The Formula for Great Dough

Beautiful loaves
I've had some training. It was an Advanced Bread Baking course, with a professional baker. We learnt how to make three different types of bread. I came home with arm-fulls of fresh loaves, rolls and batards. Sure, I learnt three new recipes, but I learnt so much more than that.

One of the most important things I learnt was a formula for great dough.

Up until now, most of my bread has been tasty, if not particularly beautiful. The texture has been fine but a bit hit-and-miss. The method that I have been using up until now, the one that I described on this site, does what you expect: it makes hassle-free, tasty bread.

Now, we can go one step better.

Since The Course (capital letters on the strength of it having been so important to my bread baking experience) my bread has been much more 'hit' than 'miss'. The texture has been fabulous and the appearance greatly improved. I attribute my increased success rate to one, simple thing: the percentage of water in the dough.

I've said all along that you can alter the amount of water and/or flour in the bread recipe without doing any damage to the finished product. You can add more water if the dough is too dry, or work in more flour if the dough is too wet. That's ok, the bread turns out fine.

But if you want your bread to turn out amazing... the quantities are a lot more important.

The magic number is 63.

That is to say, for your everyday white loaf, you need to have 63% water. Thus, in a recipe for one white loaf, use 500g of strong, plain flour and 315g water. 315 is 63 percent of 500. If you decide to make more dough than that, weigh the flour first and then calculate the water accordingly.

While you're at it, you can calculate the amount of yeast (1%) and salt (2%) in the same manner. So, for your 500g of flour, you need to use 5g of yeast and 10g salt.

If you're adding a flavour to the bread, such as fruit or cheese, 15% is a good level to aim for. For your 500g of flour, that's 75g of cheese, for example.

Now, I had always heard that beginners tend to make their dough too dry. I was heartened to notice, on The Course, that the dough we were making felt just about the same as the dough I made at home. The difference was that this dough - this perfect formula dough - was clean.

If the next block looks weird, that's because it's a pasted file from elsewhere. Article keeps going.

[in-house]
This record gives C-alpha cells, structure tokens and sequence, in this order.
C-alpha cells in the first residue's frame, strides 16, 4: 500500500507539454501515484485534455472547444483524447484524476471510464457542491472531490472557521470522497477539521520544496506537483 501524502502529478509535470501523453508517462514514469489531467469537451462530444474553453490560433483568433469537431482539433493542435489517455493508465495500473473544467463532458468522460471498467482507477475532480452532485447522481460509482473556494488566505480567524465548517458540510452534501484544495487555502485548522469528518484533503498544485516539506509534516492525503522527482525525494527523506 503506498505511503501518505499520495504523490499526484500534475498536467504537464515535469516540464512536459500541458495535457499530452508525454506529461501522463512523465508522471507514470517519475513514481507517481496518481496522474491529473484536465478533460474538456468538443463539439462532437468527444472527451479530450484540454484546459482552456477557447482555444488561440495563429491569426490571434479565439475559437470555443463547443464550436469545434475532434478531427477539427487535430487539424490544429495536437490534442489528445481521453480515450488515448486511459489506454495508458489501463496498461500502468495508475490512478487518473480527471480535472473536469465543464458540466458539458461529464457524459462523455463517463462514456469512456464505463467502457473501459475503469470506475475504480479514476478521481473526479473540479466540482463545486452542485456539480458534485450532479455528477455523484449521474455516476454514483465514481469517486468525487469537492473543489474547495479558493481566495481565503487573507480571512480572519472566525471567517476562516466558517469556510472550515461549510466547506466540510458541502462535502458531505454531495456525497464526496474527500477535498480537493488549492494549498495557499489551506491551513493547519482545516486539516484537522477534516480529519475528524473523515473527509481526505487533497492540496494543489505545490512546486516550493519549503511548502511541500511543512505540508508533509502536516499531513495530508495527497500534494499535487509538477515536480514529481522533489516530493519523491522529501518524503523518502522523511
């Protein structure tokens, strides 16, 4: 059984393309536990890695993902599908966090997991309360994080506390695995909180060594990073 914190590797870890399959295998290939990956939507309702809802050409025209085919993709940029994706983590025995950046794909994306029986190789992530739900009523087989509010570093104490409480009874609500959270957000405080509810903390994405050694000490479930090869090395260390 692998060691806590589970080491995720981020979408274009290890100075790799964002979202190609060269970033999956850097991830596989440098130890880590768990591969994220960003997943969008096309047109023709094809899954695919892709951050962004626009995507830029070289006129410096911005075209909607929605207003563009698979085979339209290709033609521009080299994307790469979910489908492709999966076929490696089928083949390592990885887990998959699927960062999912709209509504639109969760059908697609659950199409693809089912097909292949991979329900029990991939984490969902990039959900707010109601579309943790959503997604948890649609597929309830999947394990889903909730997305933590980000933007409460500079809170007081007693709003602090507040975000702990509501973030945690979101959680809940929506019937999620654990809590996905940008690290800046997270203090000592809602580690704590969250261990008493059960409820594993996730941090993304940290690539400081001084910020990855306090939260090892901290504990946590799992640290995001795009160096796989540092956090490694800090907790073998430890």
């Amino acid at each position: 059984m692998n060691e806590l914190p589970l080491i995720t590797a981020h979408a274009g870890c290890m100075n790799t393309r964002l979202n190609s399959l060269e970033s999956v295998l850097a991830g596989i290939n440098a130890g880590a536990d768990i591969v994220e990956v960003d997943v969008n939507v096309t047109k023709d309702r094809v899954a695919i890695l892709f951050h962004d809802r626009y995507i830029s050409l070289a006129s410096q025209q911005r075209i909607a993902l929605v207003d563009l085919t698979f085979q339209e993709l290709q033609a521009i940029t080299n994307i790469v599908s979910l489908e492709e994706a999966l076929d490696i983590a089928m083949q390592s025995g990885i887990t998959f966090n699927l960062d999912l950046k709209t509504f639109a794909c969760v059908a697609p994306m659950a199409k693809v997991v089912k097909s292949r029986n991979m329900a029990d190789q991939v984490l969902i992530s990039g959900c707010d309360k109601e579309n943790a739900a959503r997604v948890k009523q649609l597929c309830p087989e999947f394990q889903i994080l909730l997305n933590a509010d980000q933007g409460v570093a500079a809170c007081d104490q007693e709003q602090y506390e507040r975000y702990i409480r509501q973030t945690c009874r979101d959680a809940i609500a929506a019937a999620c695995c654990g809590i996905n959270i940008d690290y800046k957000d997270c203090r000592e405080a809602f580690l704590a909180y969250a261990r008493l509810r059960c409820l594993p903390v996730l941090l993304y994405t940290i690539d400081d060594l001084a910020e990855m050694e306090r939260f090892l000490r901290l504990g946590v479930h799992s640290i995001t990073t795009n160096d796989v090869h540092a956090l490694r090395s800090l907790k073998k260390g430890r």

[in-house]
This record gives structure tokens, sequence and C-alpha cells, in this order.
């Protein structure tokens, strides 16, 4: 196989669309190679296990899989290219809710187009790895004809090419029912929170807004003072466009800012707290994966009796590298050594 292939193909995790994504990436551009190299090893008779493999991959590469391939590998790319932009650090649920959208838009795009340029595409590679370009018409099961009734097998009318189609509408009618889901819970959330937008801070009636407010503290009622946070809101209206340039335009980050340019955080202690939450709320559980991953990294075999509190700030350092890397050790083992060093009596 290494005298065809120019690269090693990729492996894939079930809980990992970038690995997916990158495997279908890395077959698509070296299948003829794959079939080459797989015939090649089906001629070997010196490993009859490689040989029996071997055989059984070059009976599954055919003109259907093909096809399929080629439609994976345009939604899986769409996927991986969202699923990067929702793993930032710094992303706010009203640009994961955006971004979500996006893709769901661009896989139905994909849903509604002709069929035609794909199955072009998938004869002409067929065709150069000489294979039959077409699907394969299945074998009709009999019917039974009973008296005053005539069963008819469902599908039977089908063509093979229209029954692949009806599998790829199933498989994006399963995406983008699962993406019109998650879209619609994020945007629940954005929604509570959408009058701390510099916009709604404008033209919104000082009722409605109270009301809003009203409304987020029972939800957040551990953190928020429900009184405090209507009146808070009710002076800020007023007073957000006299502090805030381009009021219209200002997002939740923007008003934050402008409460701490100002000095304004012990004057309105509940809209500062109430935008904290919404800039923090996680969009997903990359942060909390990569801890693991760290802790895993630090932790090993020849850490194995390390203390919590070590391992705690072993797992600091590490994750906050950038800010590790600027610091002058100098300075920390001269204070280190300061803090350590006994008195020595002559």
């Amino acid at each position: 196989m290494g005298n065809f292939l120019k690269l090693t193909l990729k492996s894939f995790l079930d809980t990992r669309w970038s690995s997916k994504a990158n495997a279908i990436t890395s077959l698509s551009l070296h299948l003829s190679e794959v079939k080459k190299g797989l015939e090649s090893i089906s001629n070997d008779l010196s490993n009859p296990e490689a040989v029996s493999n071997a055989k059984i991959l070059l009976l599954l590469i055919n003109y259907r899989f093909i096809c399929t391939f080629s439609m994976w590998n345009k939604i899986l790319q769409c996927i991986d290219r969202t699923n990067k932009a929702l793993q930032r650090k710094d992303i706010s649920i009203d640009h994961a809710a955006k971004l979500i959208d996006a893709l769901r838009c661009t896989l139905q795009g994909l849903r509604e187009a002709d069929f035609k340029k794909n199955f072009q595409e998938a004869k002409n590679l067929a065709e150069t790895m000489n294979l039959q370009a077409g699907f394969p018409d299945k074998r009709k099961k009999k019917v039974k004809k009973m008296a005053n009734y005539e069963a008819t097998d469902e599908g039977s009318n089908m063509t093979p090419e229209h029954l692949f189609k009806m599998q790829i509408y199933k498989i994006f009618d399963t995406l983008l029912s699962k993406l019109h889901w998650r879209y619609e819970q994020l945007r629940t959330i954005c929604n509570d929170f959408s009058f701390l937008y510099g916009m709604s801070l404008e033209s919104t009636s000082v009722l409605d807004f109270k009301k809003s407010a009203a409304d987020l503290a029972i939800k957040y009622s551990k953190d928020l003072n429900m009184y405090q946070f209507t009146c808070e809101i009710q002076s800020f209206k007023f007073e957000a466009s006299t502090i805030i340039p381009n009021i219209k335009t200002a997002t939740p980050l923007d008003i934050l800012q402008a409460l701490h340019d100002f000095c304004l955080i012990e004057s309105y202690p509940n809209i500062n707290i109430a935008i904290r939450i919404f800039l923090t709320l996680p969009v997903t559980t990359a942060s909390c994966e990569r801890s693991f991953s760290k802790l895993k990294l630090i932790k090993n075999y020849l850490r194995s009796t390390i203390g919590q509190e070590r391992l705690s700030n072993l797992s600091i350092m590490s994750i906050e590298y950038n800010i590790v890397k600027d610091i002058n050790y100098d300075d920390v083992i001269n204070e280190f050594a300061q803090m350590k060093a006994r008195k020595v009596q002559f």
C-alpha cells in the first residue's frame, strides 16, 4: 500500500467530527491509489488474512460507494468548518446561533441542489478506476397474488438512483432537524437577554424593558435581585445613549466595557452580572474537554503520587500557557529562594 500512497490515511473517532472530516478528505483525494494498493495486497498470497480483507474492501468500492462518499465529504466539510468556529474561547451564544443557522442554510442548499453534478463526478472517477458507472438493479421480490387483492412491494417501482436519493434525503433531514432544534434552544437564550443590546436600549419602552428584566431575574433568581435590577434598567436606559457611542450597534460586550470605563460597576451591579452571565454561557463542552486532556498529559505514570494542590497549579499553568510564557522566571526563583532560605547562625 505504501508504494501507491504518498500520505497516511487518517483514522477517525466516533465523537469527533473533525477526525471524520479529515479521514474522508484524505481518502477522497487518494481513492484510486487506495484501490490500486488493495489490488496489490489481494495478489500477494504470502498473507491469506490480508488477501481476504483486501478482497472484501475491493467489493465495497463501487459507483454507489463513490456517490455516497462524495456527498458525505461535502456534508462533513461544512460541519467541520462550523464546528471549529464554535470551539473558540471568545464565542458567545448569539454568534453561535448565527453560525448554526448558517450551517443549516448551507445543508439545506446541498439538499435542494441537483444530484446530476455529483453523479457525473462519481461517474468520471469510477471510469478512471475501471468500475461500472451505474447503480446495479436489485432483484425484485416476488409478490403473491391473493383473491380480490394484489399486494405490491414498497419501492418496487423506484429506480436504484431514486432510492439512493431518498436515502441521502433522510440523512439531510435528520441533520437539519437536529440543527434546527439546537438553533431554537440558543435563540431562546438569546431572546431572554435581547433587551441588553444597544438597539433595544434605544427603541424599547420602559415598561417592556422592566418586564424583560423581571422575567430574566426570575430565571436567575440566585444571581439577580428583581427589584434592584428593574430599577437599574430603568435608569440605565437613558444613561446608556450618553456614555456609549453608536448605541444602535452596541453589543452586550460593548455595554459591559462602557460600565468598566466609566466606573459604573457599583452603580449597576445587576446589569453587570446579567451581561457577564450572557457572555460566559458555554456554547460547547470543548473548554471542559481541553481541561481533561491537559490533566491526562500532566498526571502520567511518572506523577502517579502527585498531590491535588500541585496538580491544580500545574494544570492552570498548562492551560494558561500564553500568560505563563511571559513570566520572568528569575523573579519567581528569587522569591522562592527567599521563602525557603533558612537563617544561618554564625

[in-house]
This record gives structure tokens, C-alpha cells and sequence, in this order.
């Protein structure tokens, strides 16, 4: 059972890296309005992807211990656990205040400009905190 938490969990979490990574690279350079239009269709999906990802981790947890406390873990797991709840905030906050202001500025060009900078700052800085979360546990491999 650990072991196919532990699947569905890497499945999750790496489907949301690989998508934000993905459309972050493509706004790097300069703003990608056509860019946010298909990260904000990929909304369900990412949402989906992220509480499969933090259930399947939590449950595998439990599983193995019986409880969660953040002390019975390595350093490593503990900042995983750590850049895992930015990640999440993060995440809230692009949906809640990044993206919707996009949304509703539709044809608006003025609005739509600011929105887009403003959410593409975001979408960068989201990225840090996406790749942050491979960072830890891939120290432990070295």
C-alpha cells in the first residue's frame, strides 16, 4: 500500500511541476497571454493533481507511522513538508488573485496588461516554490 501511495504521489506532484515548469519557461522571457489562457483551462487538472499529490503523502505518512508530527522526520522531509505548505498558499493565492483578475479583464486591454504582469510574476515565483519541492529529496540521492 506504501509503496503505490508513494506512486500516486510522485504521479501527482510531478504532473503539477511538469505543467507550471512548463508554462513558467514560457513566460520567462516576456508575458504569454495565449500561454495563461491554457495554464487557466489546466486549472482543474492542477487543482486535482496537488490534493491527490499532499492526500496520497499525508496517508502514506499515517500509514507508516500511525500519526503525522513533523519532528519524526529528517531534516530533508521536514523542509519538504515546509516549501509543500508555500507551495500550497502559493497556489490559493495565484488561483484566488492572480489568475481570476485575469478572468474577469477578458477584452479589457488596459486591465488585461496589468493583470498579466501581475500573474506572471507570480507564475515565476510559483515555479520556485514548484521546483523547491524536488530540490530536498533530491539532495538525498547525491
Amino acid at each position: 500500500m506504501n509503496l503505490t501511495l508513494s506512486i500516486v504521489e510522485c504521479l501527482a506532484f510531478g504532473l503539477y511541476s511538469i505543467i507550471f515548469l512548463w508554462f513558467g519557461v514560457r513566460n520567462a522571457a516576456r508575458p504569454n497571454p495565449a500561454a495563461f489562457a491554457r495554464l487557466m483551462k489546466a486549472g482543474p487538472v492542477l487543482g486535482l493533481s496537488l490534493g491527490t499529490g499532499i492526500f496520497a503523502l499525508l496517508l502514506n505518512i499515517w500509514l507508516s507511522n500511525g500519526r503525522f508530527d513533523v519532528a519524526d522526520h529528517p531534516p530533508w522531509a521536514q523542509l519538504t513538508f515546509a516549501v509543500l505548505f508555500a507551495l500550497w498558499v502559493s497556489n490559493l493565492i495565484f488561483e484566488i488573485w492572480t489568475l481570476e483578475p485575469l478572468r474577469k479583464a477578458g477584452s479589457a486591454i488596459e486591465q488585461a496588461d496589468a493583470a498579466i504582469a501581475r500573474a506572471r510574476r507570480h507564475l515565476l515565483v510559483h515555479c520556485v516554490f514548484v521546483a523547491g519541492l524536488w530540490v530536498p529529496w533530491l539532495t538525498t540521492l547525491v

There was no need to knead on a floured surface. It didn't get stuck to the bowl. It wasn't clagging up my fingers and attaching itself up my arm.

In fact, using this formula, there tends to be a moment where the dough seems as if it's going to be too dry. It looks as if it's not going to come together, but then it does. In the past, I'd have sloshed in some more water but now I know better.

It turns out that perfect dough is slightly drier than I would have expected.

So, I've gone back through this site and updated all my recipes, altering the percentage of water in each case to match the so-called 'perfect dough formula'.

There are other alterations that I have made to my method in the light of The Course and we'll come to those in the next articles.

For now, I'll leave you with a summary of the formula for white bread.

Perfect Dough Formula

500g strong, white flour (100%)
5g dried yeast (1%)
10g salt (2%)
315g water (63%)

We'll look at the method in more detail next time.

25 comments:

  1. Is it best to stick to white loaves to start off with? In the absence of wholemeal flour and being struck with an attack of the guilts I lobbed in a bit of oatbran (it was the only remotely healthy thing I could think of...) but I thought afterwards that it would probably effect the amount of water needed as I *think* I read somewhere that bran needs a bit more water.

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    1. I wouldn't necessarily start with white, if you prefer wholemeal. My preference is for 30% wholemeal; that is to say 350g white and 150g wholemeal with the percentages of water, salt and yeast as given above.

      You're right that different flours absorb water differently. Rye flour is very thirsty, for example. If you use a higher percentage of wholemeal, you'd need to increase the water a little bit, up to 70% for pure wholemeal.

      How did your loaf turn out, with the oatmeal? So pleased that you wanted to give it a go!

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  2. This is really useful. I don't always want to use 500g flour (or half) so this is great, many thanks.
    J x

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    1. This formula makes it easy to invent new bread recipes too! Thanks for your comment and for sharing the post too. I really appreciate it :)

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  3. Hello! I was wondering how you would adjust this for spelt flour? I have been using wholemeal but would be willing to try mixing in some white if it would make things a bit easier.